holiday season. How do you combat the lunacy of the commercialism &
stress of the season? How do you teach your children to not get caught
up in it?
Mashed toes alert! If you are the sensitive type who takes offense
easily, be warned. The following comments are my own opinion and it may
not be one that is shared by others. This is a topic I have been
praying over for quite some time. It is my prayer that others will read
it and be given cause to stop and think about my words. See if any of
it rings true in your heart.
Each year, I read emails or have conversations with other moms who
lament about the stress of the holiday season. These ladies are
familiar with my family's ideas on simplicity and express a desire to
adopt a more simple way in their own families. The primary reason given
for not adopting it is always the same - their kids are so used to
pricey gifts that the kids would not be willing to get more simplistic
gifts. Really? Is that truly the reason? Alright everyone, if you
think you may be getting your toes mashed, now is the time to follow a
suggestion our pastor has given the congregation in past sermons and
tuck your toes under your chairs.
Why do we, as parents, allow our kids to dictate how expensive the gift
giving will be? I see several reasons for this. First, we want to
avoid feeling guilty for not giving our kids everything that they want.
It is much easier to give in to them than to say "no" and listen to
their displeasure. Heaven knows, some kids are quite brutal in letting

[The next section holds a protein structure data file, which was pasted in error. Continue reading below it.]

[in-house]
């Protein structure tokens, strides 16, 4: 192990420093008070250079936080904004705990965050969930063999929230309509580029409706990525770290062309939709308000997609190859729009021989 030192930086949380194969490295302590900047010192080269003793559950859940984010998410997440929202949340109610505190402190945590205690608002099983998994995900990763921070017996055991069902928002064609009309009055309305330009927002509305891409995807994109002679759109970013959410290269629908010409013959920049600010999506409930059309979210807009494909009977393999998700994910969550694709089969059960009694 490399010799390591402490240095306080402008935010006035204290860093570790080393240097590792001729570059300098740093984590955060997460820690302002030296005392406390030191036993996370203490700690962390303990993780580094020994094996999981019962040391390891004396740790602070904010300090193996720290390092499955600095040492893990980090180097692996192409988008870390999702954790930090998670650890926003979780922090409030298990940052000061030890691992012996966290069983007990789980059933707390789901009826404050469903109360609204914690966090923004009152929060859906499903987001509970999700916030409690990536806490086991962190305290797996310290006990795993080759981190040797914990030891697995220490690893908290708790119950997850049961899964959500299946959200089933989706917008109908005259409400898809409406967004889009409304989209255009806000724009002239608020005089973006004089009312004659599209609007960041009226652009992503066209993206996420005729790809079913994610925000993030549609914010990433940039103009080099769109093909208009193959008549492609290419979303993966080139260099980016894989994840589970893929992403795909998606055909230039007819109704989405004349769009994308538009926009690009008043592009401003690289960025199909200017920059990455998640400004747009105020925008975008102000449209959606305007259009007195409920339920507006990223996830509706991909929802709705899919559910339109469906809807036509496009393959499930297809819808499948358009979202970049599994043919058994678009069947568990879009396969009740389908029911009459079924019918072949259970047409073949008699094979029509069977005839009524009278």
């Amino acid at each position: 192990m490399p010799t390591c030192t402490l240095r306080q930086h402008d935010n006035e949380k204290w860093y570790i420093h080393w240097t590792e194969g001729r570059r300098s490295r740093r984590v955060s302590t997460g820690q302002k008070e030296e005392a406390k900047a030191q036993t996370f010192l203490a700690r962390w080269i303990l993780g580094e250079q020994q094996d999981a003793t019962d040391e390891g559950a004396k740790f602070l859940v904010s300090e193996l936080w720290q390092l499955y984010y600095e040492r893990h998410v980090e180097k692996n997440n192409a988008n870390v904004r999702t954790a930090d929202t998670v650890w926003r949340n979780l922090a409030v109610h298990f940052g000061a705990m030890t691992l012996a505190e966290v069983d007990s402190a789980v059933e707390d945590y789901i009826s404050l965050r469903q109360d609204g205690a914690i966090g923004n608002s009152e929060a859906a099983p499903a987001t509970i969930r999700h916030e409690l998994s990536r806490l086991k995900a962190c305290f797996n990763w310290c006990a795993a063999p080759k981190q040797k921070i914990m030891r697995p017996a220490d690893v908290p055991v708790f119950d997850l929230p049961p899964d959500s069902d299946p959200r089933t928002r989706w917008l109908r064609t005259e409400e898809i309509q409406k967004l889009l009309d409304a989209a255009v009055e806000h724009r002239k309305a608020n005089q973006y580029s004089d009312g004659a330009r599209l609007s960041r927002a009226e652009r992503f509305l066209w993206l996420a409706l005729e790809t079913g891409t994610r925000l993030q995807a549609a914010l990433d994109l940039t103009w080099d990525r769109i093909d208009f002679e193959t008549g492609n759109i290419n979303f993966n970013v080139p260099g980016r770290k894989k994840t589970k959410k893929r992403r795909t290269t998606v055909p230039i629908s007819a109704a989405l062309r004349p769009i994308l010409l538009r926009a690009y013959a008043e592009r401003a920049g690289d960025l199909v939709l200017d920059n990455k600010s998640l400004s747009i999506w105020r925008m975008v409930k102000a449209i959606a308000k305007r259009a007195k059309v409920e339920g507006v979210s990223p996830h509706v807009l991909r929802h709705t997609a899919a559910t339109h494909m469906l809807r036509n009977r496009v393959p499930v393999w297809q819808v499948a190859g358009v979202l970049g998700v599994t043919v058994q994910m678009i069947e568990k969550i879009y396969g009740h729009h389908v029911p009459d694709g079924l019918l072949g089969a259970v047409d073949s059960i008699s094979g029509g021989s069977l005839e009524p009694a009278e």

their parents know just how angry they are to not get the video game or
other gift they expected. But who's fault is that? Who gave the kids
the idea that they could get away with that? Sadly, the guilt-trip is
extremely effective with single parents who already have guilt issues
after a divorce.
Second reason that I have seen is the parent who wants their child to
have everything they never had when growing up. This is very common.
You hear parents use that same approach in their discipline and
household chores. The most common 2 phrases you hear are that they
don't want to be as strict as their parents were and that they want
their children to be a kid and not have to worry about chores. Problem
with this is those same parents will lament later on when they can't get
their children to help with any tasks that need doing or their child has
become the "ruler of the roost" due to lack of discipline.
The last reason is likely the most common one of all, if we are honest
with ourselves. In our human weakness, we want to be the "good parent"
and we buy our children's affections through giving in to their whims
and fancies. We don't want our child to think harshly of us. We want
them to love us and be happy with our decisions. In doing this, we can
actually be causing them great harm.
Who is the parent? Does not the Lord give us stewardship over the
raising of His children? How many times do we think of the birth of a
child being a blessing from the Lord? Yet, when we are raising these
children we often forget that blessing. Are we honestly doing our
children a great service by catering to their demands? If not the
parents, who then will teach our children that you have to work for what
you have? Who, if not the parents, will teach them to be grateful for
what the Lord has blessed them with? Who, if not the parents, will
teach them the principles of it being better to give than receive? Who,
if not the parents, will teach them how to gracefully accept
disappointment? I tell you in all truth, it is a much harsher lesson to
learn as an adult than it is as a child.
Stress at the holiday season can be greatly diminished when we take a
step back and quit trying to please everyone else. Most especially, it
can be lessened considerably when we stop trying to out-do our gift
giving with our children each holiday & birthday. If we allow our
children to pitch a fit because they didn't get what they wanted, we can
only blame ourselves. Allowing them to display that kind of attitude is
a trained response. We have trained them, through lack of consistent
discipline, that such behavior is acceptable in our eyes.